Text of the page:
Christmas Eve: Bishop Michael Hawkins (Sermon 1)

Christmas Eve

Sermon by Bishop Michael Hawkins

(The readings may be found here)

Fear not: for behold, I bring you good tidings of great joy, which shall be to all people. For unto you is born this day in the city of David a Saviour, who is Christ the Lord. +

A young girl was terribly frightened one night, as she went to bed. She kept calling her mother back to her bedside with inconsolable tears. Her mother had tried promises, threats, ignoring the child, and finally she resorted to theology. “You know God is always with you everywhere, and his angels keep watch over you,” she offered. Still, somehow, that assurance was not enough for this little girl. She responded, “I know, Mommy, but I need somebody here with skin on.”

“I need somebody here with skin on.” God, the Creator of the Universe, put skin on, our flesh and blood, assumed our full human nature and lived among us. God did not just dress up like one of us for a day, he became human and lived and suffered and died as one of us, for all of us. He comes to save us, from darkness and sin and death.

We wonder: Does God exist? Does God care? How can we know? The proof is that he came in this one human, Jesus born of Mary. He had sent others, but now he comes himself. This is our God and Saviour; we have waited and longed for him.

You know, I love our Manger scenes at home and in Church, and our Christmas Hymns and Carols, but in their soft familiarity, they may allow us to forget the harsh details of the birth of Jesus. In the idealized version, Mary smiles, and her hair is unruffled. She looks fresh as a daisy, unlike any newly delivered mother. Jesus is silent and still, clean and pink and happy, unlike most newborns. But let’s think harder about how things must have really been.

Joseph could not leave Mary behind. We may want to accuse him for making a young, first-time, nine-month-pregnant mother travel such a distance. It’s no wonder she had the baby, after that kind of trip. Donkeys don’t carry evenly; they sort of swing their hips as you ride. It would be a lot more of a roller coaster ride than a trip on a bus. But Joseph would not leave Mary alone. She would have to face the shame and difficulties by herself, so he took her with him. He was as he has been called for centuries: her Protector. Mary must have been scared. We can forget all this, the difficulties and obstacles, but Luke brings them into play. We have a story of a young girl, surprised by her pregnancy, which would bring shame and dishonour. A puzzled man, engaged to be married to her. Mary and Joseph believed, but she must have been afraid, and he must have had his doubts. But they press on. Luke’s detail about the census for taxing explains why a couple living in Nazareth have their child in a Bethlehem barn. But it also shows more of the difficulties, for the taxes and the census were part of the Roman occupation of Judah. The Jews were not free in their own country and land. Mary and Joseph belonged to an oppressed people.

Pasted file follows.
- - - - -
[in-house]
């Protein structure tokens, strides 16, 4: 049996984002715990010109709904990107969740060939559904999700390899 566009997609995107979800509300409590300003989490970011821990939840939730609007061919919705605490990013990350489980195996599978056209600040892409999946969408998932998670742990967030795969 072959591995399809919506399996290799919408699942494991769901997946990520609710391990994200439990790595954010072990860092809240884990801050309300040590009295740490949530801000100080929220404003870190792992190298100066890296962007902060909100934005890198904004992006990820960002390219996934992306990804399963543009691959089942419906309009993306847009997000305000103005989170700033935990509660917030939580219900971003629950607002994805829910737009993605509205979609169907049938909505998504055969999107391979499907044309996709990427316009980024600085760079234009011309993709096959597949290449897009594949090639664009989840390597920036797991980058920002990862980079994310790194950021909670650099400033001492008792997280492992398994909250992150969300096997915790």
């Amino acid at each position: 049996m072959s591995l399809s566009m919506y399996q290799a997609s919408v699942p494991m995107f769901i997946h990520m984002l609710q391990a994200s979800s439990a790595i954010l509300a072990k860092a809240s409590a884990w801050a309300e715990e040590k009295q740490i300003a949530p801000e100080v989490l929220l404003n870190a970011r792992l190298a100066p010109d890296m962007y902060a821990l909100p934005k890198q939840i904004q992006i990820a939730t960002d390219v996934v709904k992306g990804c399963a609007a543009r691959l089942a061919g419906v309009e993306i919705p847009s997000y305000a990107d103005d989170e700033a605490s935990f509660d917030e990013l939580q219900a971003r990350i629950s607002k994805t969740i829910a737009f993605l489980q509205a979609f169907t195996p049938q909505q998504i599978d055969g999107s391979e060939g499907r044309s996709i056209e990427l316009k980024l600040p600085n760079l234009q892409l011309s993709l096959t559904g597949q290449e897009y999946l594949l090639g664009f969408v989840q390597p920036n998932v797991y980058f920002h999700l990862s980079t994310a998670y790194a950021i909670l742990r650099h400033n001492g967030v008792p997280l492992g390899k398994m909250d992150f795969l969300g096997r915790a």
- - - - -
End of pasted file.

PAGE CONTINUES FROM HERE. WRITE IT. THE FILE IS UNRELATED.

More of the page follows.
Bethlehem was an overcrowded city full of rotting garbage. There were people and noise and jostling everywhere. And let’s be honest – barns stink. The barn may have been warm, but it would have smelled of manure, animal hair and rotting straw. The barn of the busy innkeeper is not spotless. It is smoky from torches. Mary is tired and dirty from a long trip, and despite the angel’s assurance, she is afraid. She is still amazed that she is having a baby at all. She has no midwife, and it is hard to imagine that Joseph attended prenatal classes and practiced as her labour coach. So this young mother must give birth in a barn, with only the help of an old, inexperienced man.

It is our human inclination to soften the dirt and suffering and fear, but we must recognize that God was born into poverty, dirt, homelessness and fear, into a very real world – our world. God was born a wrinkled, bloody baby to a scared, young girl in a barn.

The world of our imagined manger scene needs no redemption. It is perfect already. But God was born into the world we know, with all its wonders, and with hatred, fear, dirt and pain. God so loved the world, and God so loves you and me, as we are.

But that harsh manger scene is transformed into something warm and sweet by the presence of Jesus himself. We see a stinky barn as something warm and mysterious and wonderful, because we see it in the light of Jesus Christ. If we can see the loveliness in that scene, it is by the same light of Jesus that we can see what God so loves in ourselves and in one another.

We began thinking about that girl, scared of the dark, at night in her bed. In the story of Christmas, there are some older boys scared at night. The shepherds were sore afraid – we might say scared to death. But the angel told them that they didn’t have to fear anymore, because the Saviour was born. One of the reasons why we gather for Church tonight, and why it means so much to us, is that we say here, because of Jesus, because God has come in our flesh and blood, we are not afraid of the dark. His light and love and life are with us now and always. Darkness is never really dark anymore.

To little girls scared in bed, and to big boys afraid out in the field, the news of this night is: “Don’t be afraid, there is Good News, God loves you, he has come to give you light and life, he has come with skin on, in Jesus.” So then, let’s give glory to God, share peace on earth and good will with one another. +

Christmas Eve: Bishop Michael Hawkins (Sermon 1)